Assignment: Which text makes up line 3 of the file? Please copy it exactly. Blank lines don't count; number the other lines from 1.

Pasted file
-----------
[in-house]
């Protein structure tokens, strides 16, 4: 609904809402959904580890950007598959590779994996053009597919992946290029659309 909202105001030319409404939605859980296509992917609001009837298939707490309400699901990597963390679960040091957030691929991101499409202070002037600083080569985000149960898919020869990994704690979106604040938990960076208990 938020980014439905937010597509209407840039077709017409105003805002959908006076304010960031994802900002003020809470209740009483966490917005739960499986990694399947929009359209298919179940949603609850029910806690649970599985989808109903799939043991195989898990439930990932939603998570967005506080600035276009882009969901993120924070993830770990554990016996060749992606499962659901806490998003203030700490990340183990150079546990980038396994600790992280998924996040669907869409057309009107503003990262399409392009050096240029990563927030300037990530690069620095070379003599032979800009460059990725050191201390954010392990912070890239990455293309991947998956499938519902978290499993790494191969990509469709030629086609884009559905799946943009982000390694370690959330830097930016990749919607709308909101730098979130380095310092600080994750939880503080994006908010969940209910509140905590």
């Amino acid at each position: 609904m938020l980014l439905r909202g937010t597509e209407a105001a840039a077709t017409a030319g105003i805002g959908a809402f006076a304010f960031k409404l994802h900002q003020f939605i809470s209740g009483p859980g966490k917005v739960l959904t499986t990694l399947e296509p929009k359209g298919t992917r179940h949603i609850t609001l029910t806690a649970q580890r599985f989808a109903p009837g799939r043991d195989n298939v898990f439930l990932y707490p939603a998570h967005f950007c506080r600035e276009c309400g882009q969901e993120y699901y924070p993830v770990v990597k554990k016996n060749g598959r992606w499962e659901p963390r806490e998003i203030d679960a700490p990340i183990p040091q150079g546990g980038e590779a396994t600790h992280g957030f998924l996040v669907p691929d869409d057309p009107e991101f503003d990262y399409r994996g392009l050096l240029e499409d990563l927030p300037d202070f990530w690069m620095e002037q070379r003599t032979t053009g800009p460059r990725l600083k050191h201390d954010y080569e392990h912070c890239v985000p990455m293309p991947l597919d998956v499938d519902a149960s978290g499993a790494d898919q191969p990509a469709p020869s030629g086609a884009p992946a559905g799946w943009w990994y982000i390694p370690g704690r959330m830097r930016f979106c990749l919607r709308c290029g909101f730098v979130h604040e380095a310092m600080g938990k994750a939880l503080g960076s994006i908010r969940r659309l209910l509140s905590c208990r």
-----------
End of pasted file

């Amino acid at each position: 609904m938020l980014l439905r909202g937010t597509e209407a105001a840039a077709t017409a030319g105003i805002g959908a809402f006076a304010f960031k409404l994802h900002q003020f939605i809470s209740g009483p859980g966490k917005v739960l959904t499986t990694l399947e296509p929009k359209g298919t992917r179940h949603i609850t609001l029910t806690a649970q580890r599985f989808a109903p009837g799939r043991d195989n298939v898990f439930l990932y707490p939603a998570h967005f950007c506080r600035e276009c309400g882009q969901e993120y699901y924070p993830v770990v990597k554990k016996n060749g598959r992606w499962e659901p963390r806490e998003i203030d679960a700490p990340i183990p040091q150079g546990g980038e590779a396994t600790h992280g957030f998924l996040v669907p691929d869409d057309p009107e991101f503003d990262y399409r994996g392009l050096l240029e499409d990563l927030p300037d202070f990530w690069m620095e002037q070379r003599t032979t053009g800009p460059r990725l600083k050191h201390d954010y080569e392990h912070c890239v985000p990455m293309p991947l597919d998956v499938d519902a149960s978290g499993a790494d898919q191969p990509a469709p020869s030629g086609a884009p992946a559905g799946w943009w990994y982000i390694p370690g704690r959330m830097r930016f979106c990749l919607r709308c290029g909101f730098v979130h604040e380095a310092m600080g938990k994750a939880l503080g960076s994006i908010r969940r659309l209910l509140s905590c208990r």